FIGURE 5.1

OMFTS casualty-care concept.

shore-based care, ship-based care, and evacuation capabilities. If shore-based medical capabilities are minimal, evacuation, en route care, and sea based capabilities must compensate. If evacuation times are long, shore-based capabilities must be sufficient to stabilize the patient before movement.2

The long distances implicit in the OMFTS vision of combat operations mean that tactical aeromedical evacuation from the battlefield to ship-based care could take 1 to 2 hours. Thus, the keys to casualty survival will be effective first aid and lifesaving emergency surgery on the battlefield.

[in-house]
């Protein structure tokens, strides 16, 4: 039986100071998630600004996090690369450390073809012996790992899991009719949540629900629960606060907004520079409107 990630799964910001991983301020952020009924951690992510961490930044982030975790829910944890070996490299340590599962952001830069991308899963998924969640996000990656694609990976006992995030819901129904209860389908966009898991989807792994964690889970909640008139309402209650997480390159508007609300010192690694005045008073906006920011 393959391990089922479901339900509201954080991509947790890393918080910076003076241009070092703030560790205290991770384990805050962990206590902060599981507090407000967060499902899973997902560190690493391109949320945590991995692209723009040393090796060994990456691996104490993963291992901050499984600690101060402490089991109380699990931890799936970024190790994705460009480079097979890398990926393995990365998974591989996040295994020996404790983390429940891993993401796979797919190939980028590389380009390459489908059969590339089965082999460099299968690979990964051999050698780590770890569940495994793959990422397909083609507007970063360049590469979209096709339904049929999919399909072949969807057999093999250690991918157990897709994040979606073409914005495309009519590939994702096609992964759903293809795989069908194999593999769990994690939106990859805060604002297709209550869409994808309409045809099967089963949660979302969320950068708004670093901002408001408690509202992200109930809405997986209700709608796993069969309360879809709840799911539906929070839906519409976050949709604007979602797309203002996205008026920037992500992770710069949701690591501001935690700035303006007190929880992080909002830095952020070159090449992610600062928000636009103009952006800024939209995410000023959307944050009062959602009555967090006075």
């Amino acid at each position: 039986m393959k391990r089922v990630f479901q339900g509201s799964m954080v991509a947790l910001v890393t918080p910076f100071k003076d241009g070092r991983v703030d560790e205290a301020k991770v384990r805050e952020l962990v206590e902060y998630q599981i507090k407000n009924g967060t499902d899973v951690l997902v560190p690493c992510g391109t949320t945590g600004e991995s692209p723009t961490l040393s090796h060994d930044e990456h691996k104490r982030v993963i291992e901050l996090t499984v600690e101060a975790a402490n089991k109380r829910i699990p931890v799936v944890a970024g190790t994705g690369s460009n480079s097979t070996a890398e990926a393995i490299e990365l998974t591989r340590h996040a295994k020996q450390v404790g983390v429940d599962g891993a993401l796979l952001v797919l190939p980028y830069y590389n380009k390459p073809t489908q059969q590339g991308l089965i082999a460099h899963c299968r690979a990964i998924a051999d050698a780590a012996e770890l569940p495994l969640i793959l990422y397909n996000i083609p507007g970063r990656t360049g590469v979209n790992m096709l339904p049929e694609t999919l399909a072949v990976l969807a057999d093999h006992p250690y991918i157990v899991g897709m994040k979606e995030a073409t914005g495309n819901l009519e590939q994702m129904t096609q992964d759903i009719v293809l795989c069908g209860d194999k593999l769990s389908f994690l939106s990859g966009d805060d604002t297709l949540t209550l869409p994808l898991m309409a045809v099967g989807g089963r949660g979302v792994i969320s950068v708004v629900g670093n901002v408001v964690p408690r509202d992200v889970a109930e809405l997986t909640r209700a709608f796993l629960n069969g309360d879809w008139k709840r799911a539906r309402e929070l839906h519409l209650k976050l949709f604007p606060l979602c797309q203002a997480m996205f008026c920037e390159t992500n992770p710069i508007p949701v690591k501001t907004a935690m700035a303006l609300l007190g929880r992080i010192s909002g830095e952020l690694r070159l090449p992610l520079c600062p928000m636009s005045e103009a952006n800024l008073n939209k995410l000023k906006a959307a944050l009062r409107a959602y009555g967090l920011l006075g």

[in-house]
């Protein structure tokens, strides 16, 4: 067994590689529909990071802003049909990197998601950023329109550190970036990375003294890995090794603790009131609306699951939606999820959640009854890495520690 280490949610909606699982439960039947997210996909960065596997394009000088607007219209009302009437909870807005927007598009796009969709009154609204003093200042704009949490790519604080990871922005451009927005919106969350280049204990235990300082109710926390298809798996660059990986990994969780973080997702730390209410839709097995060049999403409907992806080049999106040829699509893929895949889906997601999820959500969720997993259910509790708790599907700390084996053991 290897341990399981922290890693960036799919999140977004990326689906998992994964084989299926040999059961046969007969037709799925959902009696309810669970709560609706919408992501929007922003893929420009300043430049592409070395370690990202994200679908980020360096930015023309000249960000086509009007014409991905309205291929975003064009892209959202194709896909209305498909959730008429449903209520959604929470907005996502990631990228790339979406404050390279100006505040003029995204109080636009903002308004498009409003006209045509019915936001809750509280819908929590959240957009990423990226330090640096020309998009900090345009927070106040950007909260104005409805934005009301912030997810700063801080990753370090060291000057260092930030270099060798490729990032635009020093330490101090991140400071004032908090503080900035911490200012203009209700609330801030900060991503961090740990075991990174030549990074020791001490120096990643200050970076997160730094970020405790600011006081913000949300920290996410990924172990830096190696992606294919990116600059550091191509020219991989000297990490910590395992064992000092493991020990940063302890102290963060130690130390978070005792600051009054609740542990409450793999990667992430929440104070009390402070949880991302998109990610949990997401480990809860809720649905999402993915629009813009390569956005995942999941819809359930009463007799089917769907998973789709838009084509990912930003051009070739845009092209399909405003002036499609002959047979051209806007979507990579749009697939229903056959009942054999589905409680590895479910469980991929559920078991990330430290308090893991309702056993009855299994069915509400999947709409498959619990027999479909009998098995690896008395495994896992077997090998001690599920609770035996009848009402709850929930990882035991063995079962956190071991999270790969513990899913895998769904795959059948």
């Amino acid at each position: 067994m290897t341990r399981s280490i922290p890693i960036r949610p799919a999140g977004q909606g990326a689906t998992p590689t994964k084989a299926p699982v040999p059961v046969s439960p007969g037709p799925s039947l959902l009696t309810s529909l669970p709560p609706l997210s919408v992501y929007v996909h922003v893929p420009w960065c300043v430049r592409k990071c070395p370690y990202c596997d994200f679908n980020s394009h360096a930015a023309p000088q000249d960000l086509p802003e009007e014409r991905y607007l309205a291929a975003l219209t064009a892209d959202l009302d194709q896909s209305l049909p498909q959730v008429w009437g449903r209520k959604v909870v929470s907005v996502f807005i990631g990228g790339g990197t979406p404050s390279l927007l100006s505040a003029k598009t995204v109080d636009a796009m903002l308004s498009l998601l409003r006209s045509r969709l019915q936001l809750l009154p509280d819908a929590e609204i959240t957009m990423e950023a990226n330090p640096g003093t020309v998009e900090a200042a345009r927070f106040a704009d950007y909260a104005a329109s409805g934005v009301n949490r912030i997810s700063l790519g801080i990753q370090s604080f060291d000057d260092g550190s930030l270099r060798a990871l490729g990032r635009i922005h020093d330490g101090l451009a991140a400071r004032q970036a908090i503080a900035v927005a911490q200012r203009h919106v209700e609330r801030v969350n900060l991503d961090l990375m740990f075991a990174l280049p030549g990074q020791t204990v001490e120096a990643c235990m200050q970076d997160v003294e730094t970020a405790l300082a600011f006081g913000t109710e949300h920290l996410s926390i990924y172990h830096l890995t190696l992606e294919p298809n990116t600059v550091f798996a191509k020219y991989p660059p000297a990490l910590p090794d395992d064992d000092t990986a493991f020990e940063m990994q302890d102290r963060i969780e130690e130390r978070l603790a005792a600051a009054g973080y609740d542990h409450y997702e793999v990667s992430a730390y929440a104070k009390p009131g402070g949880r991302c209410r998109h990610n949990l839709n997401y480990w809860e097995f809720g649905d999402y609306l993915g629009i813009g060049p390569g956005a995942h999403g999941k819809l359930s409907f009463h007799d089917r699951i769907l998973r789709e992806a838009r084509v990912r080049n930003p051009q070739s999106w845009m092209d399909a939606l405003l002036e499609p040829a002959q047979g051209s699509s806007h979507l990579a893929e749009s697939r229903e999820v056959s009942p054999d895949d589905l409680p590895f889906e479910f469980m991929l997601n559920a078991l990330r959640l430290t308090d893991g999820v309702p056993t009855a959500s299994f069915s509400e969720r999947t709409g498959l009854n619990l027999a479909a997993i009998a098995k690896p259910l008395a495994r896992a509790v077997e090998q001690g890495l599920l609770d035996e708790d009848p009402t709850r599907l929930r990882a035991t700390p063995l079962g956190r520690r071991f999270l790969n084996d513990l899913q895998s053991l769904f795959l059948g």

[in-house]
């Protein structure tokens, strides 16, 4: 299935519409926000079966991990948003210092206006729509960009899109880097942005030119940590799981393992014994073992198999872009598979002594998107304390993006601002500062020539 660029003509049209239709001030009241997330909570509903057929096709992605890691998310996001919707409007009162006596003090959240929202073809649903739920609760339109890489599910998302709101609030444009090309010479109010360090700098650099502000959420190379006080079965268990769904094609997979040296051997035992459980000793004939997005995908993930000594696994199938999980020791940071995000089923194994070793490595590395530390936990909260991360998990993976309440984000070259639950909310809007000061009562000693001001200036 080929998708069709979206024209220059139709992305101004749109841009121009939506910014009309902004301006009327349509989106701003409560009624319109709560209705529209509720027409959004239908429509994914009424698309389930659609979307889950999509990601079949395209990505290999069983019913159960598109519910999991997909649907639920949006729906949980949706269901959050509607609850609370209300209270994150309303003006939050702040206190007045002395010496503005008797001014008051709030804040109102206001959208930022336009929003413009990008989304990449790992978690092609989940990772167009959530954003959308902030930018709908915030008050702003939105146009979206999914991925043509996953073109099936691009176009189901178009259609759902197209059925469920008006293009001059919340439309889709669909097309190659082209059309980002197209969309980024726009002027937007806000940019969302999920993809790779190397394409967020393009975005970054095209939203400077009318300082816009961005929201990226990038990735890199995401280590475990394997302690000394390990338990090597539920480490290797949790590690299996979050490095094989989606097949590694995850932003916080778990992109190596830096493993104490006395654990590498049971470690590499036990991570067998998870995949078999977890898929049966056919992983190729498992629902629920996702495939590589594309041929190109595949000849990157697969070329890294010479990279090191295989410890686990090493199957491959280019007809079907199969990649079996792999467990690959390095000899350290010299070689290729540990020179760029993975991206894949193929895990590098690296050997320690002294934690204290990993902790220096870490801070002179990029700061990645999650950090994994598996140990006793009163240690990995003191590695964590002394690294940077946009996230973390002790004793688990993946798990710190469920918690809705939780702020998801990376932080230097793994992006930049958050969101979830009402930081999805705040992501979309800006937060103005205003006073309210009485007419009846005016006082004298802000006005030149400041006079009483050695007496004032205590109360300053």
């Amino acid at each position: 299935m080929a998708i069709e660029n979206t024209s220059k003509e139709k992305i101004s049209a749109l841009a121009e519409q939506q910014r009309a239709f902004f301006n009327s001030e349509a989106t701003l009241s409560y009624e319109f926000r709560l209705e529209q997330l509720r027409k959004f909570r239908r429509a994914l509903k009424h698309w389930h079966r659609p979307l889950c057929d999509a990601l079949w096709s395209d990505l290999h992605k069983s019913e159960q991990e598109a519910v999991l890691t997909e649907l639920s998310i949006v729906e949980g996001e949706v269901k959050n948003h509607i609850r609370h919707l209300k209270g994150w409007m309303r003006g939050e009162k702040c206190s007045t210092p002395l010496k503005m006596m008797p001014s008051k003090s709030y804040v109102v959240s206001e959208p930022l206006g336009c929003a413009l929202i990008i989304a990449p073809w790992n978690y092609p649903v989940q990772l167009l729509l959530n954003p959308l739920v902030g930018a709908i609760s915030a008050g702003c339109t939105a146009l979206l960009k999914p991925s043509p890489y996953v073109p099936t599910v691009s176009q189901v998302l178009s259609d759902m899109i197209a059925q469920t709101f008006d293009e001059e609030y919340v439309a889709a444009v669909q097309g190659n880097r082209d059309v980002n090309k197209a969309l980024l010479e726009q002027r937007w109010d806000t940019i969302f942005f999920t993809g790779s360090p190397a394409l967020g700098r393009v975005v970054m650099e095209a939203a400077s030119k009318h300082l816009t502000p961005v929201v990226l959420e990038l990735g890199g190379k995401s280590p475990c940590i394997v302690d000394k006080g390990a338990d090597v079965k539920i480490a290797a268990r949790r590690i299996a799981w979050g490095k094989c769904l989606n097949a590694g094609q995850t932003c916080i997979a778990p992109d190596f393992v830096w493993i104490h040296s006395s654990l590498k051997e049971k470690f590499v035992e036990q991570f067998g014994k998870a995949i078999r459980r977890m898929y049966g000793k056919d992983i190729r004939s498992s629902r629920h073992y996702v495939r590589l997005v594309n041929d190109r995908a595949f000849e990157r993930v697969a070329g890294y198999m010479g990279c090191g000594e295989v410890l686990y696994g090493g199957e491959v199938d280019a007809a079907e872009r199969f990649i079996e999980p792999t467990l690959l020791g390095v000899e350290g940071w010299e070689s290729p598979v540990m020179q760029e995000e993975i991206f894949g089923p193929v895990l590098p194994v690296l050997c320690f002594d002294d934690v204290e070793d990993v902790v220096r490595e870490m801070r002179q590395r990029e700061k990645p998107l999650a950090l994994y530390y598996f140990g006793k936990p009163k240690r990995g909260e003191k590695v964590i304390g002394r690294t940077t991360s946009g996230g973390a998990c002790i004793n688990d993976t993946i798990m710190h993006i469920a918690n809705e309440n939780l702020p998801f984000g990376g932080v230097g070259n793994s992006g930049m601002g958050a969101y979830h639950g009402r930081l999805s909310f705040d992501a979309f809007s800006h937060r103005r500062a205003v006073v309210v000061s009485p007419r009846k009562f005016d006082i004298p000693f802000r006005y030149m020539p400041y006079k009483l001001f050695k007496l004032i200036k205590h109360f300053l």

First-Responder Care

Hemorrhage and inability to breathe require immediate attention at the site of injury. Other Marines (buddy care) and corpsmen offer the first opportunity to apply lifesaving procedures. Better training and medical equipment are needed to provide those first responders with the skills and tools they need to be effective.

Injuries to the extremities are the most common wartime wounds. A study of Vietnam War casualties found that management of such wounds and associated bleeding was inadequate. Corpsmen were not trained to handle life-threatening injuries, and they lacked such simple field equipment as effective tourniquets.

2  

Experience from the Vietnam War underscores the value of early trauma care. In that war, 78 percent of those killed in action died within 5 minutes, 16 percent in 5 to 30 minutes, and 6 percent in 1/2 to 2 hours. Eight to 10 percent of combat casualties required lifesaving surgery.



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